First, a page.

I've heard some complaints about Allerton. First, UIUC is out of the way, and the Allerton site is about 20-30 minutes from the main town. If you don't know the place, it's easy to get bored post-conference. Usually the various UIUC hosts have some sort of dinner, and the town is actually a nice small college town. So if you get to know the place and the people, it's not really a problem. (Also, it means the conference is a great place to start a new collaboration, after the talks.) Second, generally there are 6 parallel sessions going on. Many people don't enjoy that. I usually find I'm interested in 2 (coding something and network something) at the same time and have to hop around. Third, I've heard CS people say they don't know which talks they should go listen to -- who are the really good speakers and what are the interesting topics. CS and EE people don't really know each other as well as they should, and there is some cost in getting to know a slightly different area and group of researchers. Fourth, the quality of papers is mixed. Some blame this on the "invited papers", but I think it's just true anywhere, especially for large conferences. Fifth, they don't have a published proceedings in the way that other conferences do. I think that's changing from what I've heard, and these days people just post papers on arxiv or their web page anyway.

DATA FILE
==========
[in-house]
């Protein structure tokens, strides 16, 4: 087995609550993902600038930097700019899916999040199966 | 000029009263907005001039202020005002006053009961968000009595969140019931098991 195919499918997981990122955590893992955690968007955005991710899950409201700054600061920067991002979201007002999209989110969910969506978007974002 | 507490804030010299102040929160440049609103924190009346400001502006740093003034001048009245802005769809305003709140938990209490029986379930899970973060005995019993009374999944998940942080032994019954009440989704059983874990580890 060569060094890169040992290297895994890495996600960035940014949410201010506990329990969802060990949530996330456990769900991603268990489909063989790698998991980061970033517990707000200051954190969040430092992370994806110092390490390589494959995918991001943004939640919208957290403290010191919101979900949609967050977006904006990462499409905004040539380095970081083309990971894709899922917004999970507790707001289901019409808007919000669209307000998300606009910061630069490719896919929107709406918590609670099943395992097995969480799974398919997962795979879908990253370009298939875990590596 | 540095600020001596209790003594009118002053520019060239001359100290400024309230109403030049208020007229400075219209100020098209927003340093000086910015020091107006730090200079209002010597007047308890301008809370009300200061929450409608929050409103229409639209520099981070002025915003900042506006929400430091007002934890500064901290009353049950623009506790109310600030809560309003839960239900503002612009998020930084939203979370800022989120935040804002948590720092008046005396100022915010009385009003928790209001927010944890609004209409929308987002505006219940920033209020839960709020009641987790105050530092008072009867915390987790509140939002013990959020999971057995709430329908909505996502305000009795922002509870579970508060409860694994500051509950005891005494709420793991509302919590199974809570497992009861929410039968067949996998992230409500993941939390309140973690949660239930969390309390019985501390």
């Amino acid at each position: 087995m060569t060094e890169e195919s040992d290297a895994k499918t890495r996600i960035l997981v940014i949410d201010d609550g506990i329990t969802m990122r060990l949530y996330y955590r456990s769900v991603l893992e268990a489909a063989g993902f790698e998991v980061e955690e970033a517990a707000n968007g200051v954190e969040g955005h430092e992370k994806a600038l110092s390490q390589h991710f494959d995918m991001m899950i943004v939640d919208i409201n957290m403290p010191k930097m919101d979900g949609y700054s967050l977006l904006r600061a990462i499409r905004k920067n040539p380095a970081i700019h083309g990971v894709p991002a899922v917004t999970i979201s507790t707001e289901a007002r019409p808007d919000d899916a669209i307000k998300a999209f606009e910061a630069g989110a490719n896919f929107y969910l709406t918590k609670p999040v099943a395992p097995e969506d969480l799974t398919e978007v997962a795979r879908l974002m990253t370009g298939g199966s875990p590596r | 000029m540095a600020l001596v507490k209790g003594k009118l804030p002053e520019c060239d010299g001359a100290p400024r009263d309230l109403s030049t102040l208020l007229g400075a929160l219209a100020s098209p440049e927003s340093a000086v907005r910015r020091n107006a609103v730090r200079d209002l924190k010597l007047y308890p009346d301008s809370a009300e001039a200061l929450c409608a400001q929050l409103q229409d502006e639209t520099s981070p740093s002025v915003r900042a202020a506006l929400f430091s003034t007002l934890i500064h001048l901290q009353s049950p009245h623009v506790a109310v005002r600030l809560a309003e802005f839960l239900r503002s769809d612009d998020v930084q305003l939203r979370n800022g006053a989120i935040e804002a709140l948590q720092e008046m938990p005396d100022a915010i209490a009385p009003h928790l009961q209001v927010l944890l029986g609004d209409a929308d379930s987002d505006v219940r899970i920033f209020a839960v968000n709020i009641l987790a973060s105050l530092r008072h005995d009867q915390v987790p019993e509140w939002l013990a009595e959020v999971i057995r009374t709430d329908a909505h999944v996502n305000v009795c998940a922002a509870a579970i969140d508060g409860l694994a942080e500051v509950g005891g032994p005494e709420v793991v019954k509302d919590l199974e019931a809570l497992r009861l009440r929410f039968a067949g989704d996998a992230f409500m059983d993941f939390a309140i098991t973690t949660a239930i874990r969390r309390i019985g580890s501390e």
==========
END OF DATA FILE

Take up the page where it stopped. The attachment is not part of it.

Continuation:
The biggest complaint that I would agree with is the conference has grown beyond its location. Some rooms are small and easily get too noisy, making it hard to hear the speaker. The conference has just proven too successful!

I really enjoy the Allerton conference. It's a different set of people than I usually see, but work I'm very interested in. It was at Allerton that I first heard about the coding problem for deletion channels, which I've since worked on quite a lot. I've had multiple collaborations come out of the Allerton conference. I'd really encourage people who don't know about it to take a look.